Friday 8 August 2014

Goat River Cable Car Troubles

    The cable car crossing on the Goat River had been been disabled all summer because of damage to the car during spring high river flows.  Fraser Headwaters had purchased a new floor for the car and the plan for yesterday was to put in the new floor and also to change the anchor on the far side of the Goat River, from a downed tree to secured bolts in rock.  We were joined on the project by members of the Sustainable Living Leadership Program, who annually Canoe down the Fraser River and camp at the Upper Goat River Trailhead (photo below).
    First job was to carry the tools and aluminum floor down the trail 3 km. to the cable crossing.  Then the work began on replacing the floor.  That done, Roy Howard gave the newly assembled car a tryout across the Goat River (photo above.)  
    Once the cable car was deemed safe, several of us made the crossing to the far side of the Goat River to see about anchoring the cable to the big rock that metal pins had been previously been bored into and secured.  We successfully transferred the weight of the cable and car from the downed tree to the rock.  It seemed that things were going our way, but then the problems began.
    We needed a few extra tools from the other side and as they were being transferred across to us on the empty car, the cable that supports the car went off the track of the pulley that held it.  In an attempt to get it back on track by jerking the cable, we made an important discovery:  the rock that we now had the cable anchored to, was starting to be dislodged.  It was not bedrock as was hoped, but just a large rock jutting out from the ground.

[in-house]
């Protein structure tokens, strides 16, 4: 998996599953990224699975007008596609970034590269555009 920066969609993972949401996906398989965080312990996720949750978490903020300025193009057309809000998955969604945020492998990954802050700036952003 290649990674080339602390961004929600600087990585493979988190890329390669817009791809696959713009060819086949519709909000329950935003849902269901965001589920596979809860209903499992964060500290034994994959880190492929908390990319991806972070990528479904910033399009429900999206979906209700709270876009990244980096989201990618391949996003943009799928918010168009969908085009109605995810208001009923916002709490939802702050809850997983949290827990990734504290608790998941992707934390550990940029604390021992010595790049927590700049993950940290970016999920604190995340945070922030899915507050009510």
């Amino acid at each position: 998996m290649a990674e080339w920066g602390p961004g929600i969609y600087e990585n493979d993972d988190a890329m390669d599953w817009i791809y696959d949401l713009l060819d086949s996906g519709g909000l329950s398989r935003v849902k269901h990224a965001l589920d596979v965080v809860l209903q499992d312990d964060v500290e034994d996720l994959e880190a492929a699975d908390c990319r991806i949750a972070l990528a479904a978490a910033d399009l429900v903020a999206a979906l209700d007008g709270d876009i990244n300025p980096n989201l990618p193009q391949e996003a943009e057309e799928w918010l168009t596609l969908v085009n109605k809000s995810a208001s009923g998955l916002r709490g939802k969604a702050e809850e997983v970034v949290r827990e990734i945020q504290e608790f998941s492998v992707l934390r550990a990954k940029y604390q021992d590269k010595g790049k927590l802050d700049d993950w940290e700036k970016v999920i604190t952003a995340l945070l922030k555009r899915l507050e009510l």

This situation left those of us on the opposite side of the river, stuck there, since the cable car was no longer useable, and there really weren’t any other trees that we could securely anchor the cable to.  It was getting late, after 5:00, but fortunately for us, one half mile (.8km) further up the trail on our side, there was a ford across the Goat River, that was used by horses and hikers when the cable crossing could not be used.  
    We hiked up to the ford and had to fight our way across the strong currents of the Goat River.  It was a delicate operation, trying to find secure footing among the boulders and rocks below the swirling cold water, trying to move forward while our legs were being pushed sideways, and although the water was very clear, it was hard to judge the depth, so it was difficult to stay in shallow spots.  In the deeper missteps the water came up to crotch level, but we all managed to make it across without falling, with our pants and shoes full of water.
    Once again on the right side of the Goat, we were joined by the rest of our party and we began our 4 km (2.5 mile) trek back to the truck.  Despite all our troubles, we were very fortunate, that no one was on the cable car when it got stuck.  I was glad I had made the decision to keep my pack and camera on the base side of the cable crossing because I wouldn’t have wanted to jeopardize my camera fording the river.  I was also happy to have a big bag of chips still left in my backpack, because I was really hungry as I got back to the truck and ate and guzzled water, the whole long trip driving back to McBride.

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